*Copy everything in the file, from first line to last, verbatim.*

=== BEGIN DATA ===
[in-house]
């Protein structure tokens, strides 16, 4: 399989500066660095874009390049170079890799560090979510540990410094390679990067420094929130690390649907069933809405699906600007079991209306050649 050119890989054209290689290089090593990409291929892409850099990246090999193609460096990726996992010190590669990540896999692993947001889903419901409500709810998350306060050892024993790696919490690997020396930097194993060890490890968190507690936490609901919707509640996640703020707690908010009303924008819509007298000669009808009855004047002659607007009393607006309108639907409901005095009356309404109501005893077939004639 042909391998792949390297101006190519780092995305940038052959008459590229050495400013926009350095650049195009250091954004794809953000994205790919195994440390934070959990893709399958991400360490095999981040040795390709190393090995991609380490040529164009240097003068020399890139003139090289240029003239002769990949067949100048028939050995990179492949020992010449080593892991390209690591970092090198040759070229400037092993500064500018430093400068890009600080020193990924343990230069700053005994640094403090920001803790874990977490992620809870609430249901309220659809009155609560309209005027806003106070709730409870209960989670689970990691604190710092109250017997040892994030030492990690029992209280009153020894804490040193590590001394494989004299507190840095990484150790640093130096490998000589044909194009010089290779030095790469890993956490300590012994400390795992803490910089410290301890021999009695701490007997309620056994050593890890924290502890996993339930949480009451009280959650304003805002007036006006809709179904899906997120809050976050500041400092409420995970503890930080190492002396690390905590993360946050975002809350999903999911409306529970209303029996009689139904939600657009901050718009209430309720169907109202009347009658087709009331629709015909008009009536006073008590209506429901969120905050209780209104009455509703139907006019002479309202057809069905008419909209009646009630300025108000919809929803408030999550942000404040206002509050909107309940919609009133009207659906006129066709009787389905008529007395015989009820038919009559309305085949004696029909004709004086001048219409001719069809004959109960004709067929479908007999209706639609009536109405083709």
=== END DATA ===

[in-house]
């Protein structure tokens, strides 16, 4: 399989500066660095874009390049170079890799560090979510540990410094390679990067420094929130690390649907069933809405699906600007079991209306050649 050119890989054209290689290089090593990409291929892409850099990246090999193609460096990726996992010190590669990540896999692993947001889903419901409500709810998350306060050892024993790696919490690997020396930097194993060890490890968190507690936490609901919707509640996640703020707690908010009303924008819509007298000669009808009855004047002659607007009393607006309108639907409901005095009356309404109501005893077939004639 042909391998792949390297101006190519780092995305940038052959008459590229050495400013926009350095650049195009250091954004794809953000994205790919195994440390934070959990893709399958991400360490095999981040040795390709190393090995991609380490040529164009240097003068020399890139003139090289240029003239002769990949067949100048028939050995990179492949020992010449080593892991390209690591970092090198040759070229400037092993500064500018430093400068890009600080020193990924343990230069700053005994640094403090920001803790874990977490992620809870609430249901309220659809009155609560309209005027806003106070709730409870209960989670689970990691604190710092109250017997040892994030030492990690029992209280009153020894804490040193590590001394494989004299507190840095990484150790640093130096490998000589044909194009010089290779030095790469890993956490300590012994400390795992803490910089410290301890021999009695701490007997309620056994050593890890924290502890996993339930949480009451009280959650304003805002007036006006809709179904899906997120809050976050500041400092409420995970503890930080190492002396690390905590993360946050975002809350999903999911409306529970209303029996009689139904939600657009901050718009209430309720169907109202009347009658087709009331629709015909008009009536006073008590209506429901969120905050209780209104009455509703139907006019002479309202057809069905008419909209009646009630300025108000919809929803408030999550942000404040206002509050909107309940919609009133009207659906006129066709009787389905008529007395015989009820038919009559309305085949004696029909004709004086001048219409001719069809004959109960004709067929479908007999209706639609009536109405083709």